GI Bleeding is an emergency. Patients present with massive vomiting of blood or hematemsis. Some of the most common causes of GI bleed are cirrhosis of liver and ulcer disease. Bleeding stops on its own in 90% of the patients. The rest will either require endoscopic treatment or sometimes surgery to effectively stop the bleeding. GI bleeding can be life threatening if not treated on time. It is predominantly characterized by hemorrhage in the GI tract starting from the pharynx down to the rectum.
GI bleed can be broadly classified as upper GI and lower GI bleed. Upper GI bleed originates from the pharynx and ligament of Treitz. Lower GI bleed originates from the colon, rectum or anus.
Where the causes are confirmed as peptic ulcer, gastric erosions due to alcohol and NSAIDs, gastric varices, Mallory-Weiss tear, angiodysplasia and gastric cancer the following surgeries are recommended:
Under-running the ulcer : Peptic ulcers usually stop bleeding spontaneously. But when non-operative methods fail, surgery becomes the only option for a life-threatening situation. The simplest way to stop an ulcer from bleeding is to by underrunning it. The surgery is done under general anesthesia. The laparoscopic procedure involves making a 11mm port just under the xiphisternum. 2 to 3 stitches are passed deep into the ulcer and the sutures are tied tight to stop the bleeding. A major part of the procedure involves just looking for the peptic ulcer which is an extremely tedious and meticulous process.
Pyloroplasty : A pyloroplasty is done to open the lower part of the stomach, a thick, muscular area called the pylorus. Under general anesthesia, a laparoscopic surgery requires three small incisions in the area that connect the stomach and the duodenum. Some of the thickened muscle of the pylorus is divided laterally and cut through to widen it making the connection larger. There are at least three types of pyloroplasty:
Partial gastrectomy : This procedure involves removal of part of the stomach. The procedures are performed under general anesthesia. A midline incision from the xiphoid process to the umbilicus and self-retaining subcostal retractors the upper abdomen is explored for metastasis. The part of the stomach is resected and gastroduodenal anastomosis is achieved after duodenal and omental mobilizations.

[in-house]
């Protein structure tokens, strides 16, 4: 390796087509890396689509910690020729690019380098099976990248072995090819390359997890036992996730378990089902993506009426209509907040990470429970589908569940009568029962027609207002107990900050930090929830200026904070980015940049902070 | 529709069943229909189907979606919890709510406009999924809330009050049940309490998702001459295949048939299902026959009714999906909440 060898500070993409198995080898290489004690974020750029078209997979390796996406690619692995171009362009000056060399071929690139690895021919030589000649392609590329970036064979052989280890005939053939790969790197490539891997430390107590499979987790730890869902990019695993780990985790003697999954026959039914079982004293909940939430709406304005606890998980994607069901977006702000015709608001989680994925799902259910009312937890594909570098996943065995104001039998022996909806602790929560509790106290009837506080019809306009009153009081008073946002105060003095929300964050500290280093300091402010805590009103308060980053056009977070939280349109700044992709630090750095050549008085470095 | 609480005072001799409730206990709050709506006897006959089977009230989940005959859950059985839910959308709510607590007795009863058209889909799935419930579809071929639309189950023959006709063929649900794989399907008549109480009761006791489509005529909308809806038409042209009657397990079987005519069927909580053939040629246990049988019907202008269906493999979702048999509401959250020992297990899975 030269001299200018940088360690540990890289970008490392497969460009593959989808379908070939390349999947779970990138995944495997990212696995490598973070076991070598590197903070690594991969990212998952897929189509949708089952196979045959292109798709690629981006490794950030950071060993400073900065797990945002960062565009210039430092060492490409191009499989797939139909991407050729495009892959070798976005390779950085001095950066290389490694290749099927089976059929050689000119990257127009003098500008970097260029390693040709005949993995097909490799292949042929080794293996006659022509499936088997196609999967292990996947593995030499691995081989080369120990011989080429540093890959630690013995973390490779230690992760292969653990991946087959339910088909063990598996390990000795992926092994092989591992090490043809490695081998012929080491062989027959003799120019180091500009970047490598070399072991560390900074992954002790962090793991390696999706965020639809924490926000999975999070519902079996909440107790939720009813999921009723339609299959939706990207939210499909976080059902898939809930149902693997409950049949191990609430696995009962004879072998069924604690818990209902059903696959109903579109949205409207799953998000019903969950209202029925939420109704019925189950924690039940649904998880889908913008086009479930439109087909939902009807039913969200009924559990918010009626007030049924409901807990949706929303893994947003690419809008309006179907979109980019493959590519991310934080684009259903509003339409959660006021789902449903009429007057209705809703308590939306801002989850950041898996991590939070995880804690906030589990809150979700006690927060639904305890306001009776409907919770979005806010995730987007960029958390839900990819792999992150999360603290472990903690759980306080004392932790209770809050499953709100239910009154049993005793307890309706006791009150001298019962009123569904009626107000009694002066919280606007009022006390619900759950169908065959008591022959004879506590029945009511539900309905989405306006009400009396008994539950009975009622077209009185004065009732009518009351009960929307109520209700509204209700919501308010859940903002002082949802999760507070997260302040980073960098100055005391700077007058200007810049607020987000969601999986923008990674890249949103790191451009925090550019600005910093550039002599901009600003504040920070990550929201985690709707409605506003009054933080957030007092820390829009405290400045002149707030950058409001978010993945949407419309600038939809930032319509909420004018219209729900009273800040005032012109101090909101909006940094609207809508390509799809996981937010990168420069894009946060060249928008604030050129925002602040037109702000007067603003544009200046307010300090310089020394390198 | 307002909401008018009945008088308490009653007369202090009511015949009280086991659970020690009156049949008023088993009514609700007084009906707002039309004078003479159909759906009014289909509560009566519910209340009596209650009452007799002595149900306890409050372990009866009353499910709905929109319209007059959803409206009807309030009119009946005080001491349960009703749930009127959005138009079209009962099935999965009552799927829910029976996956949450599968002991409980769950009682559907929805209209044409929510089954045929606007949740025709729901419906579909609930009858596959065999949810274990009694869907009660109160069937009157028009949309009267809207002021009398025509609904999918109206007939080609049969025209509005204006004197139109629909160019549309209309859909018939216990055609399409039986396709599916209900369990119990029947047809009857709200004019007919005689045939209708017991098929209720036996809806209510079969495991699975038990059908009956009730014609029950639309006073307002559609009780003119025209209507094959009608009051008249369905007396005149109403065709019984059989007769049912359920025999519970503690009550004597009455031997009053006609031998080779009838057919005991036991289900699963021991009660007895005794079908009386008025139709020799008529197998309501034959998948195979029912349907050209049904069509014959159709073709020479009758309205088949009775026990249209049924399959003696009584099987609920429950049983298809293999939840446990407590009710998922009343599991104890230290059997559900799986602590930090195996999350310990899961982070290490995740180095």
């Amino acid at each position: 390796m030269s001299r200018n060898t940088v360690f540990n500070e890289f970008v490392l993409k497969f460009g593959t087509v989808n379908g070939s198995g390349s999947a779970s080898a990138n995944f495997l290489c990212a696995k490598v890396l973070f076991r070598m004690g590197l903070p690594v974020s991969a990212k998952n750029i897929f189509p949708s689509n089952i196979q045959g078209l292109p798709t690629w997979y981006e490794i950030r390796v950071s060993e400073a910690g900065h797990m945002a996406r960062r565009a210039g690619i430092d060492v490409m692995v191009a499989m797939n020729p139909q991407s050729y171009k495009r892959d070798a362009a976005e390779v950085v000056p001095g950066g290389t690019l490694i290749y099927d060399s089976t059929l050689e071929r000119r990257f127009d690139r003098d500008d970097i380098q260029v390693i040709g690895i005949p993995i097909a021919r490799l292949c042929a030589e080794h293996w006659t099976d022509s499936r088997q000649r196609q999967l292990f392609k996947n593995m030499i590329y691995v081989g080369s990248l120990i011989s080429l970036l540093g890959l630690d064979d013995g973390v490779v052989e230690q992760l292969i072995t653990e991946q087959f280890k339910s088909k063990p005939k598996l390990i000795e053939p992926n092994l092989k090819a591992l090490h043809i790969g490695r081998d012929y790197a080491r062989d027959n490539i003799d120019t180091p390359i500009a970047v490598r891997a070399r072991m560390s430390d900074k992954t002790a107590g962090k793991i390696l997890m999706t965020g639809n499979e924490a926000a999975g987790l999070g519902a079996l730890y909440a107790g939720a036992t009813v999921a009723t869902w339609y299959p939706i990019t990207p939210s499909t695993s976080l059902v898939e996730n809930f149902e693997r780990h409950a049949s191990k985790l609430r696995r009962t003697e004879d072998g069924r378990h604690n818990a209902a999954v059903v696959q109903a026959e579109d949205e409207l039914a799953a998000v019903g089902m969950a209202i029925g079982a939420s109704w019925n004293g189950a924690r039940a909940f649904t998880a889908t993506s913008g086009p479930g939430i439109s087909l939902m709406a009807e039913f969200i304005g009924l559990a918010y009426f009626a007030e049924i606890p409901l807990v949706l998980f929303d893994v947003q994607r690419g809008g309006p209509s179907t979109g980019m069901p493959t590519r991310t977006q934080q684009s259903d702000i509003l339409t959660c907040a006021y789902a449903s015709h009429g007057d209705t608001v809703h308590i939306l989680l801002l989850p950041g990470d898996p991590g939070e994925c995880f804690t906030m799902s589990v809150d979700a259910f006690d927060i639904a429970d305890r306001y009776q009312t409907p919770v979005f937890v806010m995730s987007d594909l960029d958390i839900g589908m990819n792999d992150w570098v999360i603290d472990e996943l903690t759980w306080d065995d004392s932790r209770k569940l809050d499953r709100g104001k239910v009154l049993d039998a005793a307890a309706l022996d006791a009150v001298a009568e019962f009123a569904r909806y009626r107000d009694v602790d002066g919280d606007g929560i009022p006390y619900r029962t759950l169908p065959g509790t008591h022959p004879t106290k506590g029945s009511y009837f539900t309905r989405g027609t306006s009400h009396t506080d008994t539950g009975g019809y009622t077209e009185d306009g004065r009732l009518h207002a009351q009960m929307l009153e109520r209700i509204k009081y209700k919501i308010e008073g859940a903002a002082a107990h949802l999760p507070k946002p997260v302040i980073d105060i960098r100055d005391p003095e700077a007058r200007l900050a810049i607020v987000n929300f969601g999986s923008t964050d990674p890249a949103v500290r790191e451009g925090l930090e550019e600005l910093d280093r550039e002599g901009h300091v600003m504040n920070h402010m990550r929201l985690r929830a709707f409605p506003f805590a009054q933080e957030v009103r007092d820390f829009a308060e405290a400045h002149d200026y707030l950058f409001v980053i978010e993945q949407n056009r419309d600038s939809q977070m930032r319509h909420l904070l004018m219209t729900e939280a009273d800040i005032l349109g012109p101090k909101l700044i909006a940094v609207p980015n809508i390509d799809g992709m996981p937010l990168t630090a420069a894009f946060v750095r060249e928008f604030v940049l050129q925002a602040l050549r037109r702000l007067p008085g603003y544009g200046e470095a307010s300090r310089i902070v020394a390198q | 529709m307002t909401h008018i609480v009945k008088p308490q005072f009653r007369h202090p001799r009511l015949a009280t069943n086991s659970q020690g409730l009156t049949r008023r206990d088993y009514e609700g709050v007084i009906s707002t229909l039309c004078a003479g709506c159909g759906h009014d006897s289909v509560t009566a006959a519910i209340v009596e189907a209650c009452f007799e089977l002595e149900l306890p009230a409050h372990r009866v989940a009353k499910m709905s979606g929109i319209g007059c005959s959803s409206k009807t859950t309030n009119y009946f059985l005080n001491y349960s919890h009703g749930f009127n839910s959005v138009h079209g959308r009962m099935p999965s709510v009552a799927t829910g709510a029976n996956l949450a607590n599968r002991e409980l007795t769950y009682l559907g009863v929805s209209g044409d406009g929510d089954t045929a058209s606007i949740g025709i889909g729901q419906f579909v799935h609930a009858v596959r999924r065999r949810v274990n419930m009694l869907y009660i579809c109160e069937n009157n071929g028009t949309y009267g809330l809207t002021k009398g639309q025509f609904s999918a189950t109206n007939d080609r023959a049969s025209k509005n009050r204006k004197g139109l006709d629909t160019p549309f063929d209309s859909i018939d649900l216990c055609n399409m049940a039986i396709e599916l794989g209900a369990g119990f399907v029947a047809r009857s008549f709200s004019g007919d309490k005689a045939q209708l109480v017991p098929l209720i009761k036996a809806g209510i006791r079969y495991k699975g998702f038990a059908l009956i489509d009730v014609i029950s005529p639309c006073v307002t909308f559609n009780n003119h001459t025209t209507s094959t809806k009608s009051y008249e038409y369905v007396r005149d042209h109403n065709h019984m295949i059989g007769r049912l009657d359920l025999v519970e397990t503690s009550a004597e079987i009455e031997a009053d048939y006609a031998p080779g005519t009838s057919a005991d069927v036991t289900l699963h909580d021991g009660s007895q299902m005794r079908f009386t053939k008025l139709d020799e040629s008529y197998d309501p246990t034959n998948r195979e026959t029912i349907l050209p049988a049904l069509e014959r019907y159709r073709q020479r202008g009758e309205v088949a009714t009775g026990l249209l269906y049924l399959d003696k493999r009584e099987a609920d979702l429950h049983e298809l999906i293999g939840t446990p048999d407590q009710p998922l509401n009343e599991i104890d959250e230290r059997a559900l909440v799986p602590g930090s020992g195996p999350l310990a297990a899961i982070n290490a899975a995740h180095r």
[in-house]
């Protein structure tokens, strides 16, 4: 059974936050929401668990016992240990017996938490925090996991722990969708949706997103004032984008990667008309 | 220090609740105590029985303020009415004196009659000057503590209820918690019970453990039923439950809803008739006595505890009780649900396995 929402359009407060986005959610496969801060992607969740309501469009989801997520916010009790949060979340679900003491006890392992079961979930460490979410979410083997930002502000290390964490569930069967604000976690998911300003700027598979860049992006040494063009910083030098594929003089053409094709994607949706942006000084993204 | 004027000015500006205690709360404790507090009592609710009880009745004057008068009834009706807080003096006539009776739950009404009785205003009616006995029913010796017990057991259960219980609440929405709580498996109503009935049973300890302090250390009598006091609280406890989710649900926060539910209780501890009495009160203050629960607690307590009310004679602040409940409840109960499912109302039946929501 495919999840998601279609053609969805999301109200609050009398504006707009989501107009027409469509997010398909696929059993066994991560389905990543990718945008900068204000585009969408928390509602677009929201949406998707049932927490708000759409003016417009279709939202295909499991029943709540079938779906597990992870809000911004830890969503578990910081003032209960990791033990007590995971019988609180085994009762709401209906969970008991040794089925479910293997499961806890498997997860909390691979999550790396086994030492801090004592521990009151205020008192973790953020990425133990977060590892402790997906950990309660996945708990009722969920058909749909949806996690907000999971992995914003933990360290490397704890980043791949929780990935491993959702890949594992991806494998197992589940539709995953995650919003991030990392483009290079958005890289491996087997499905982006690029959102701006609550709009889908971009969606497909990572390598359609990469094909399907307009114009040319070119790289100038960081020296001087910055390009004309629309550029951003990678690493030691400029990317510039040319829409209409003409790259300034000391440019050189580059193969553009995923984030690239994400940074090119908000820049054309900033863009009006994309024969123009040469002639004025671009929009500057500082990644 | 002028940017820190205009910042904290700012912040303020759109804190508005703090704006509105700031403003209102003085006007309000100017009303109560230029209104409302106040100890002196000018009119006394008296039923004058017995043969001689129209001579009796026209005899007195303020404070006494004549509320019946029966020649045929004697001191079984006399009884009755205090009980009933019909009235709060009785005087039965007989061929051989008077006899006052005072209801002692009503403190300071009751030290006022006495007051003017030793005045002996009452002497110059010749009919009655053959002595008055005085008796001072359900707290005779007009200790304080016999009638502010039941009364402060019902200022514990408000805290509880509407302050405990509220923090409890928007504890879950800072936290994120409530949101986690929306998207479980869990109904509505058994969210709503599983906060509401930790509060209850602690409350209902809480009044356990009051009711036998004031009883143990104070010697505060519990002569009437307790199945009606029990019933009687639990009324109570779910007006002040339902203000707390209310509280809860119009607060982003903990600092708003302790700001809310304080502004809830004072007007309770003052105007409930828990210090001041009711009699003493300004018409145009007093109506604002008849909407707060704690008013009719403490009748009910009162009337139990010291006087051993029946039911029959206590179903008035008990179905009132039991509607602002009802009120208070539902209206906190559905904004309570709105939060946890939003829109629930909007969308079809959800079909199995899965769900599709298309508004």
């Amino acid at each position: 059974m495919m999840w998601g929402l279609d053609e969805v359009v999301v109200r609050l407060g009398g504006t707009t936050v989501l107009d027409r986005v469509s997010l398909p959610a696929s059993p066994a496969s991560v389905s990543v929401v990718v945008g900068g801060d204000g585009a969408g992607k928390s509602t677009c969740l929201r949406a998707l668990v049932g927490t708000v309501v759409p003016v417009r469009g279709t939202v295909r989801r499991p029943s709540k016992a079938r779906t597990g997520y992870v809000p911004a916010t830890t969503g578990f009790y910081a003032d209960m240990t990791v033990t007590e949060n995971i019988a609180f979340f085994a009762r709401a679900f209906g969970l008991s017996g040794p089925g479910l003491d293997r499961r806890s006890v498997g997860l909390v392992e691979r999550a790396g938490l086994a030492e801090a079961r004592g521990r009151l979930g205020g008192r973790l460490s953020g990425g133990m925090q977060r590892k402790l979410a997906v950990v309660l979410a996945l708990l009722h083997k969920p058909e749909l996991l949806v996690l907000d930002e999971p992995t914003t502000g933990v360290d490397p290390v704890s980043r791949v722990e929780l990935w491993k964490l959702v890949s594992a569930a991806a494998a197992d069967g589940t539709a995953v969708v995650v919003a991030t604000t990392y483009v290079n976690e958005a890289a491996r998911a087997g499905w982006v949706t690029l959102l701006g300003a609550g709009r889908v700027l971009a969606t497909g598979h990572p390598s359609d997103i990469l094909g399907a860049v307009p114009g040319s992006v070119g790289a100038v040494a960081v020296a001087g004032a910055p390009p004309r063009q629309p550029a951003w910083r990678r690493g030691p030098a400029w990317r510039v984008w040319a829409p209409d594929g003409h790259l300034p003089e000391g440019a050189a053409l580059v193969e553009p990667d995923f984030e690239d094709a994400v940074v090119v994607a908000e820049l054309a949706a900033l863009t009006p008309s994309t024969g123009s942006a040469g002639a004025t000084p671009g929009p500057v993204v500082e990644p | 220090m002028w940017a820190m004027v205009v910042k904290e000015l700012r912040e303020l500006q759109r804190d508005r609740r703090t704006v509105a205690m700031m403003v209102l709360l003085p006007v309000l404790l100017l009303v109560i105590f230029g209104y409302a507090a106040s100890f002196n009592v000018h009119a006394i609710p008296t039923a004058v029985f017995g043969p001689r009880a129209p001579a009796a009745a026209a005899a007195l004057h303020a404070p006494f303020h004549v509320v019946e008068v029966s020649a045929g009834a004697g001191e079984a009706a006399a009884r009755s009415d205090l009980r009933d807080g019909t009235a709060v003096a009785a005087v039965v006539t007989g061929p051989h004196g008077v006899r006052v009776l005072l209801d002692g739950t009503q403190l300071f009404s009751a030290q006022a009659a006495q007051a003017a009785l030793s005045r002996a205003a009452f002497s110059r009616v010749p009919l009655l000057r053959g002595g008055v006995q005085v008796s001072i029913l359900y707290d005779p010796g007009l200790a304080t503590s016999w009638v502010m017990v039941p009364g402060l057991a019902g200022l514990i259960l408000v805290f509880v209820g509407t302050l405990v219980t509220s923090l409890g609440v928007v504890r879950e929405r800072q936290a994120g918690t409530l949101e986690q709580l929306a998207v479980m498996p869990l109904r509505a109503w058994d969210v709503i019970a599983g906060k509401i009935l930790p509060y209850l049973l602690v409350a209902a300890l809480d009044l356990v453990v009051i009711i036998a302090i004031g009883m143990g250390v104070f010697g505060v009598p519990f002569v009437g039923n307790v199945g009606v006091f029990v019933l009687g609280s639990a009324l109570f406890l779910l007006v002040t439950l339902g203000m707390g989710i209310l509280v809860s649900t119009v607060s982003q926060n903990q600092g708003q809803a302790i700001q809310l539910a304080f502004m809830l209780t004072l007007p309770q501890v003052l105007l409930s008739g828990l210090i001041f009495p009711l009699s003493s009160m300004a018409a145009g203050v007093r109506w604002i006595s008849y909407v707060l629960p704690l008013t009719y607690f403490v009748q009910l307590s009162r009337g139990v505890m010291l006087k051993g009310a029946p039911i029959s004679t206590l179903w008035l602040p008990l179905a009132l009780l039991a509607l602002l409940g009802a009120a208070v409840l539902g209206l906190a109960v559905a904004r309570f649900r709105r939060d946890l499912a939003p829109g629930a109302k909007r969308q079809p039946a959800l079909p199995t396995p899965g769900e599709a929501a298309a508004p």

Total gastrectomy : This procedure aims at cutting into the abdomen to resect all of the stomach. A midline incision or a bilateral subcostal incision inferior to the umbilicus is made exposing the stomach and distal esophagus. Self-retaining retractors provide a wider exposure. The stomach is retracted and the esophagus is directly connected to the small intestine.
Vagotomy : The vagus nerve which is also called the pneumogastric nerve is resected. There are many types of vagotomy such as:
Endoscopic variceal ligation (EVL) : For patients who present with bleeding from esophageal varices (swollen veins in the food pipe), endoscopic variceal ligation is the treatment of choice and surgery is usually done as a last resort if all other measures fail. The procedure is done endoscopically where an enlarged vein or varix in the esophagus ligated with a rubber band. In view of the poor liver condition these patients are not good candidates for surgery.
Non-cirrhotics are the ones with portal vein thrombosis or non-cirrhotic portal fibrosis also form a large component of GI bleeding. These patients do very well after surgery because of their preserved liver condition.
Splenorenal shunt and splenectomy with devascularisation : Some patients presenting with intermittent vomiting of blood or passing melena will require surgical treatment as a permanent cure for bleeding. Surgery is either in the form of a spleno-renal shunt in non-cirrhotic patients or splenectomy with devascularisation in cirrhotic patients.
Doctor here is one of the best bariatric surgeons in Chennai. His special area of interest is surgery for Gastro-intestinal bleeding in which he has immense experience. Dr.Radhakrishna has presented his experience in the area of surgery for portal hypertension in many national and international conferences including the Asia-Pacific Hepato-biliary conference in Bangkok and Digestive Diseases Week at New Orleans, USA in 2010.